Liberty Global begins Telenet buyout process


Telenet shareholders able to tender their shares during an initial acceptance period between 8 June until 12 July at €22 per share

Today, Liberty Global has published its prospectus related to its voluntary and conditional public takeover bid for Belgium’s largest fixed broadband operator, Telenet.

The offer is for €22 per share, minus the €1 gross dividend approved by Telenet’s ordinary general meeting in April this year and subsequently paid in May. Shareholders will be able to accept the offer from tomorrow (8 July) until 12 July, with Liberty Global set to announce the results on 19 July.

Liberty Global’s offer to take Telenet private was first announced in March this year, with the bid totalling around €929 million.

The offer is conditional on Liberty Global ultimately owning at least 95% of the total shares in Telenet; if this is achieved and the deal goes ahead, Liberty Global will then begin the simplified squeeze-out process of acquiring the remaining shares.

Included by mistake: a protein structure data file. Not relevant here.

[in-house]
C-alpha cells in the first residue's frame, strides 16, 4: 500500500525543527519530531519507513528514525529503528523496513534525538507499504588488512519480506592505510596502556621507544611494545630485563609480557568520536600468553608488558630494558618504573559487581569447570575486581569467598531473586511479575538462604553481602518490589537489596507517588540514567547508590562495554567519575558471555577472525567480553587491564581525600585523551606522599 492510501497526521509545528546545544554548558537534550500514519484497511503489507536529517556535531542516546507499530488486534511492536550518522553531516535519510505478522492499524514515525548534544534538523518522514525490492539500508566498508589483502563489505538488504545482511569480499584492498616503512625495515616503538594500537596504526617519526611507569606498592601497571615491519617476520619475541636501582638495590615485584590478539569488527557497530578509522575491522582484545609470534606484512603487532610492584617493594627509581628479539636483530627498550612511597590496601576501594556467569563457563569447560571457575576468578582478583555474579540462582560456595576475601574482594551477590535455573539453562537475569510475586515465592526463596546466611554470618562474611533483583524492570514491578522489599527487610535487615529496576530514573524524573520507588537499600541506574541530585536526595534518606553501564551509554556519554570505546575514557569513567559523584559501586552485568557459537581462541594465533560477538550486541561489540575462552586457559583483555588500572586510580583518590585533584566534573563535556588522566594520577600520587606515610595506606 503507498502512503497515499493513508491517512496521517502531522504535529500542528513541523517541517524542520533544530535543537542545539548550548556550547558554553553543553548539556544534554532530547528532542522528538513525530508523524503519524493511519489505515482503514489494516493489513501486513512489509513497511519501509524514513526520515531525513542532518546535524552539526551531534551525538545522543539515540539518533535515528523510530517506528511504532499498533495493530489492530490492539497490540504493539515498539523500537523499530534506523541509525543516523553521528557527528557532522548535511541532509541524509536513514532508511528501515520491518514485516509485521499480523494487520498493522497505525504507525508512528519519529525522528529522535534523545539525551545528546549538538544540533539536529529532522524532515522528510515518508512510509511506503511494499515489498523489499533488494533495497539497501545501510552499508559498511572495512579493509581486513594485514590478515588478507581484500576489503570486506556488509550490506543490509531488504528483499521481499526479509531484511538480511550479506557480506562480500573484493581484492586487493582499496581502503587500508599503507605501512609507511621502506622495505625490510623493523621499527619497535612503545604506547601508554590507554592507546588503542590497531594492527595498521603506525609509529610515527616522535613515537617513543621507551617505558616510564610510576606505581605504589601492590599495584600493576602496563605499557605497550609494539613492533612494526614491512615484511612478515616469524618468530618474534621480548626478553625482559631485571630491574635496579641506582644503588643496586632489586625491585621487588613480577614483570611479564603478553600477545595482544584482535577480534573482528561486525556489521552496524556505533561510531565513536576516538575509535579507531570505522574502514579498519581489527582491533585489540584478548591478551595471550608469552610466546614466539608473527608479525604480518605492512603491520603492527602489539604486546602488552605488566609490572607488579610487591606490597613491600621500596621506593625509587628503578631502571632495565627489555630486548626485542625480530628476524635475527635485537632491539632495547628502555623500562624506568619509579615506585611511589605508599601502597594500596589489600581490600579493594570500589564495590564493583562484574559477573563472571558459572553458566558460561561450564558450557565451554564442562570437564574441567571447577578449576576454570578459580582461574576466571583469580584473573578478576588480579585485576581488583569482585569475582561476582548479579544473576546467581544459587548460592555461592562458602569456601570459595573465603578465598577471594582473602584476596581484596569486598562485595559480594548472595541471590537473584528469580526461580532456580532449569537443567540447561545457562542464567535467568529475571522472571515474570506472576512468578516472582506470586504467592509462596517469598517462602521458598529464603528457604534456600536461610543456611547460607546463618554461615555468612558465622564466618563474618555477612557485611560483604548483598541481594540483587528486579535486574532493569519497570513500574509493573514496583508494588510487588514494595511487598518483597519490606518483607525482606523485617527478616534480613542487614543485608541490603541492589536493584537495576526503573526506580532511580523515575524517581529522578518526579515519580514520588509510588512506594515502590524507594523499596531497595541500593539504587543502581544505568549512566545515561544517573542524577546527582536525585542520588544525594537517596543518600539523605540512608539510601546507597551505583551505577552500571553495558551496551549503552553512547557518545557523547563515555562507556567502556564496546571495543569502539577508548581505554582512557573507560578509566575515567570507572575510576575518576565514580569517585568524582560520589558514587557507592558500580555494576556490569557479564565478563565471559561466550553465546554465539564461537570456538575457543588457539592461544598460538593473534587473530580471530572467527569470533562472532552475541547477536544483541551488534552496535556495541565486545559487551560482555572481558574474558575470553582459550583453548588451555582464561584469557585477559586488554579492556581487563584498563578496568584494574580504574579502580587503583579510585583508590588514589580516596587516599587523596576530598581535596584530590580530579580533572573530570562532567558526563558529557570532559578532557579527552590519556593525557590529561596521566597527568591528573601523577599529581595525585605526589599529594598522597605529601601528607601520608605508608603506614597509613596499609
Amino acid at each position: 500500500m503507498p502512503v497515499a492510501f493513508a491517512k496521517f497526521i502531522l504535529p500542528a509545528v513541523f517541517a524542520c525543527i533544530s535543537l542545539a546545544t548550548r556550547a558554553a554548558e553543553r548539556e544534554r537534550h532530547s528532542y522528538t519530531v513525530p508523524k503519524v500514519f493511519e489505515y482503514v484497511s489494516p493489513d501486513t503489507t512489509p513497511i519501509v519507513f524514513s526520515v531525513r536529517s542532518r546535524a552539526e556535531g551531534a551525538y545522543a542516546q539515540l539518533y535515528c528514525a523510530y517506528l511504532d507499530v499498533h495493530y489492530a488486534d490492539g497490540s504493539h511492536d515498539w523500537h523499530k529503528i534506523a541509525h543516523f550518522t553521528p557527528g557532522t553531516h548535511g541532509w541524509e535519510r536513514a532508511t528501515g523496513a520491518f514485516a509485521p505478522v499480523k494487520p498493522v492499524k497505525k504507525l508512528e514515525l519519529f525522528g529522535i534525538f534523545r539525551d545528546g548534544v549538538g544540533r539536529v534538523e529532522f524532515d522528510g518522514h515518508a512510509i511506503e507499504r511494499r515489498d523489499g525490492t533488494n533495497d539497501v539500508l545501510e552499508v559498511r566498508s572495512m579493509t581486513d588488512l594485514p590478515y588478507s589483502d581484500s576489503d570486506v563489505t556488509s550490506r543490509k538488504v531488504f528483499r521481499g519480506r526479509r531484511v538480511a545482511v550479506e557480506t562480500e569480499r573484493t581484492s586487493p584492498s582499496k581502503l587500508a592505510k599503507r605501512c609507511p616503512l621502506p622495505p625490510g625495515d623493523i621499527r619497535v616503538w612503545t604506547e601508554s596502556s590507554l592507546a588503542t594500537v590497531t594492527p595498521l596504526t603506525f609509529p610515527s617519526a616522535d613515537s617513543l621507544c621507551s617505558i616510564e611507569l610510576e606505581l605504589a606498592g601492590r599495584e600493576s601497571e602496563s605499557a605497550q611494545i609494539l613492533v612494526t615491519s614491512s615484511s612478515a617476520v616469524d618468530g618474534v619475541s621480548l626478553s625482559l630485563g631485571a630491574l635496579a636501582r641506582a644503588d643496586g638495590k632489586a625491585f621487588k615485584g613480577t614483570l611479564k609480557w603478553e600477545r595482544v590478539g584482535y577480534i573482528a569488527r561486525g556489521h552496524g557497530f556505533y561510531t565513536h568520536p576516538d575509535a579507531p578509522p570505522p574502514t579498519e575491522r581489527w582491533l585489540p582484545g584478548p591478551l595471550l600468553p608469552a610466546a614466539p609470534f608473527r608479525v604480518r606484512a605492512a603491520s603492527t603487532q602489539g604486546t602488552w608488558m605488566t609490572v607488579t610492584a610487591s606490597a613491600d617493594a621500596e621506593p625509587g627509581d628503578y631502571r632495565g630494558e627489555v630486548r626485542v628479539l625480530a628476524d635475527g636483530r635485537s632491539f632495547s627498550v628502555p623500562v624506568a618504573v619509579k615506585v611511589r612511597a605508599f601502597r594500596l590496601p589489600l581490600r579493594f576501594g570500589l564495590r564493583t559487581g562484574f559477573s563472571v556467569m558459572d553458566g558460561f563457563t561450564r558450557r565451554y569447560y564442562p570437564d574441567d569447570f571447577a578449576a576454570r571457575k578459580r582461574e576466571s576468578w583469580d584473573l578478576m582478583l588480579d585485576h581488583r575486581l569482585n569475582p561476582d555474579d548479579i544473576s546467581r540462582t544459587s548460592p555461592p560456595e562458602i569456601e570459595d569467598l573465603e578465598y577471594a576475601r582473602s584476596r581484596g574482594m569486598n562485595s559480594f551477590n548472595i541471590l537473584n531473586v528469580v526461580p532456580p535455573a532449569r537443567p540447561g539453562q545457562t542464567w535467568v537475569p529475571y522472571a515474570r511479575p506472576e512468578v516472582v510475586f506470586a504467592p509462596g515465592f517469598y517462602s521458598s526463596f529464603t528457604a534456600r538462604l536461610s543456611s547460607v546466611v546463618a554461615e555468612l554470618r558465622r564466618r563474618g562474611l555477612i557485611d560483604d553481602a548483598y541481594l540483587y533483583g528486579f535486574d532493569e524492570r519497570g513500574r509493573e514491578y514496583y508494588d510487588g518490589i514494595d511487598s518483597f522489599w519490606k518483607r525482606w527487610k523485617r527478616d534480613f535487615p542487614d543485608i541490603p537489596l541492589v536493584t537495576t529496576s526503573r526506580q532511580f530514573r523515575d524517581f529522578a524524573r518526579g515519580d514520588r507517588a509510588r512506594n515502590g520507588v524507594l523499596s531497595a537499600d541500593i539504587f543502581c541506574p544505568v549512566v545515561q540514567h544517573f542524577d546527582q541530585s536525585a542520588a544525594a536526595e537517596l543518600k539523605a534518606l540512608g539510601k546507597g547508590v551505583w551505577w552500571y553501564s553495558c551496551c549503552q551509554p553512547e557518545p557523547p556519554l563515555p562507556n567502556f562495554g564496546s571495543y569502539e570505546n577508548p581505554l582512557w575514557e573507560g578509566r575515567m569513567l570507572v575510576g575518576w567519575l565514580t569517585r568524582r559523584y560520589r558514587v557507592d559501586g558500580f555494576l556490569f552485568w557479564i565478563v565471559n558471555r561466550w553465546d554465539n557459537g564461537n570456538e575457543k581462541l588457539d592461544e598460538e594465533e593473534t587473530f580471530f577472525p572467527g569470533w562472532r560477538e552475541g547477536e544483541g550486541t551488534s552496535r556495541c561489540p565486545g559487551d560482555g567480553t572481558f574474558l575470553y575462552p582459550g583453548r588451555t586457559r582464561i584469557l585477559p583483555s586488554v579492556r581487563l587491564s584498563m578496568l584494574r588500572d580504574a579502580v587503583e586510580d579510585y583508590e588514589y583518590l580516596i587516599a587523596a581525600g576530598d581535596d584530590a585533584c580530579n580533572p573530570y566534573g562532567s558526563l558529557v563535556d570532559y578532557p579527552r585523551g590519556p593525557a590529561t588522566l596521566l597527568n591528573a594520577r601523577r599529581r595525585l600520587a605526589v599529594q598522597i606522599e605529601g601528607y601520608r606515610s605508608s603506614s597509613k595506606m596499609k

Liberty Global currently owns 58.18% of Telenet, with minority shareholders holding 37.73%.

“We are pleased to announce the approval of our Offer prospectus. Telenet shareholders can start tendering their shares on June 8, 2023 at an attractive premium. We are committed to maintaining Telenet’s status as a leading and pioneering telecommunications and entertainment company in Belgium,” said Liberty CEO Mike Fries.

In an official response memorandum also published today, Telenet’s Board of Directors expressed unanimous support for the offer.

It is worth noting that this is not the first time that Liberty has tried to buyout Telenet’s minority shareholders. Back in 2012, the company made a takeover offer at the price of €35 per share, a sum that was ultimately deemed to undervalue the Belgian operator.

However, over the past year, high inflation and soaring energy costs have seen Telenet’s shareprice fall by around half, presenting Liberty Global with an attractive opportunity to take the business private.

In related news, Liberty Global is currently seeking to redomicile itself in Bermuda, a move which Fries claims is primarily motivated by better aligning the company with US regulations and the interest of US shareholders. The proposal has caused controversy, however, with stakeholders suggesting that it will present Fries and company chairman John Malone with disproportionate voting powers.

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